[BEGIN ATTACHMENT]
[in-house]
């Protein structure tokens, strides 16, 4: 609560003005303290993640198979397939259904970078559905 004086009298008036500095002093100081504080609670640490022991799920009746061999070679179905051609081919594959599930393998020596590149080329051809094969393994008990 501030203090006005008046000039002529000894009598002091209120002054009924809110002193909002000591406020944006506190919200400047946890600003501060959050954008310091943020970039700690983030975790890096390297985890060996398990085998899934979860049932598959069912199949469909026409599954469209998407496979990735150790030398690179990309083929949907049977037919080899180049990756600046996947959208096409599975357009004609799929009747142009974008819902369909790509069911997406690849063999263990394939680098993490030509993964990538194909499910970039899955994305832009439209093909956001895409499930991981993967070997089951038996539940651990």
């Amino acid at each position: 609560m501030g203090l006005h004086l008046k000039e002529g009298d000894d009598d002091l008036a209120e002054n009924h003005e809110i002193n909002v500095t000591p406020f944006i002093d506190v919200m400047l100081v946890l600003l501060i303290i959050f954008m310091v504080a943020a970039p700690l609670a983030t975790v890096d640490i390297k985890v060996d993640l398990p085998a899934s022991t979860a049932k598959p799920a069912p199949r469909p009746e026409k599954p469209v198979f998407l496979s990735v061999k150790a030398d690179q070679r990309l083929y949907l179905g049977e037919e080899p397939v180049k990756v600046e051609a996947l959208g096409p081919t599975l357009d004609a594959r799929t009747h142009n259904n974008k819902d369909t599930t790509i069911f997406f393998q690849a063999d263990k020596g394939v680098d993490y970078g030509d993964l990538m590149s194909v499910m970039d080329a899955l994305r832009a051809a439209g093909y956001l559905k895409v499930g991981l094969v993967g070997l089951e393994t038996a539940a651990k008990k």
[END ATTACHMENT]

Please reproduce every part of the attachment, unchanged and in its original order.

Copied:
[in-house]
């Protein structure tokens, strides 16, 4: 609560003005303290993640198979397939259904970078559905 004086009298008036500095002093100081504080609670640490022991799920009746061999070679179905051609081919594959599930393998020596590149080329051809094969393994008990 501030203090006005008046000039002529000894009598002091209120002054009924809110002193909002000591406020944006506190919200400047946890600003501060959050954008310091943020970039700690983030975790890096390297985890060996398990085998899934979860049932598959069912199949469909026409599954469209998407496979990735150790030398690179990309083929949907049977037919080899180049990756600046996947959208096409599975357009004609799929009747142009974008819902369909790509069911997406690849063999263990394939680098993490030509993964990538194909499910970039899955994305832009439209093909956001895409499930991981993967070997089951038996539940651990």
């Amino acid at each position: 609560m501030g203090l006005h004086l008046k000039e002529g009298d000894d009598d002091l008036a209120e002054n009924h003005e809110i002193n909002v500095t000591p406020f944006i002093d506190v919200m400047l100081v946890l600003l501060i303290i959050f954008m310091v504080a943020a970039p700690l609670a983030t975790v890096d640490i390297k985890v060996d993640l398990p085998a899934s022991t979860a049932k598959p799920a069912p199949r469909p009746e026409k599954p469209v198979f998407l496979s990735v061999k150790a030398d690179q070679r990309l083929y949907l179905g049977e037919e080899p397939v180049k990756v600046e051609a996947l959208g096409p081919t599975l357009d004609a594959r799929t009747h142009n259904n974008k819902d369909t599930t790509i069911f997406f393998q690849a063999d263990k020596g394939v680098d993490y970078g030509d993964l990538m590149s194909v499910m970039d080329a899955l994305r832009a051809a439209g093909y956001l559905k895409v499930g991981l094969v993967g070997l089951e393994t038996a539940a651990k008990k």